Dr. Jane Kushma is an Associate Professor of Emergency Management at Jacksonville State University in Alabama. Dr. Kushma has been teaching emergency management at the college level for more than twelve years, and has led curriculum development efforts at both the graduate and undergraduate levels at several institutions. She developed and teaches the course, "Emergency Management Leadership and Organizational Behavior." Currently she is developing a course treatment on the theme of Leadership in Emergency Management for EMI's Higher Education program. She has recently assumed the position of Managing Editor for the Journal of Homeland Security and Emergency Management.

Eric Holdeman is a principal with ICF International's Emergency Management and Homeland Security team. Previously he served as Director of the King County Office of Emergency Management (OEM) where he was responsible for emergency management and E-911 regional support to all areas of King County (which is the greater metropolitan area of the City of Seattle). Eric writes a popular blog, Disaster-Zone.com, that covers a wide range of emergency management related topics. He has previously written on the topic of facilitative leadership.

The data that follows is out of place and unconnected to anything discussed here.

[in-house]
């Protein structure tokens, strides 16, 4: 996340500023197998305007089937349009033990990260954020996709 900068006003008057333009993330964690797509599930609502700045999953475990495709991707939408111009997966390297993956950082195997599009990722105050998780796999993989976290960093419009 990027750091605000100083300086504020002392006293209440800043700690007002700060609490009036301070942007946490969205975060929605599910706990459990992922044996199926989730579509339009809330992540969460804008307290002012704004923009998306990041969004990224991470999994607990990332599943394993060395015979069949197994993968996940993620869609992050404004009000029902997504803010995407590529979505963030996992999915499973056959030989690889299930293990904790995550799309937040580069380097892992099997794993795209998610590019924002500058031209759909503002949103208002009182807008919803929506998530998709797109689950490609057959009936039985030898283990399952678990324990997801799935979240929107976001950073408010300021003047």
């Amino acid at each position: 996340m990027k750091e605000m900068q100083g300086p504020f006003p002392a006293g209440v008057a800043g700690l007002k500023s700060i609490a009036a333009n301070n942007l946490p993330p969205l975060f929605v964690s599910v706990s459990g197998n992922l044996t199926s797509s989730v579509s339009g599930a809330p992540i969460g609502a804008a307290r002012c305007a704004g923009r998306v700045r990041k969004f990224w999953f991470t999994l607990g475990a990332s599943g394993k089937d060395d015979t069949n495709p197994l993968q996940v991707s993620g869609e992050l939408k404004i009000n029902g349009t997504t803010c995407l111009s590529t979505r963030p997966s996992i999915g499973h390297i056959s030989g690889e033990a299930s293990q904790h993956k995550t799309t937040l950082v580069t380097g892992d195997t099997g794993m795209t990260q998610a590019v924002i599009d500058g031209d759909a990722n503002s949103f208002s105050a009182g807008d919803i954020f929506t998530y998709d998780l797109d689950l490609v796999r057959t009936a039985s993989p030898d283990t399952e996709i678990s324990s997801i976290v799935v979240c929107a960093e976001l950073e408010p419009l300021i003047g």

Last but not least, Janet Benini is a part-time, Affiliated Professor at the Public Policy Institute of Georgetown University, where she teaches a course on "Leadership During Crisis". She also teaches "Catastrophe Management and Crisis Leadership" for George Washington University. From 2003 to 2005, Janet Benini was Director of Response and Planning for the White House Homeland Security Council. Mrs. Benini has been an emergency manager for U.S. Department of Transportation (USDOT) before and after the White House assignment. She also previously served as Chief of Program Development for the California Specialized Training Institute.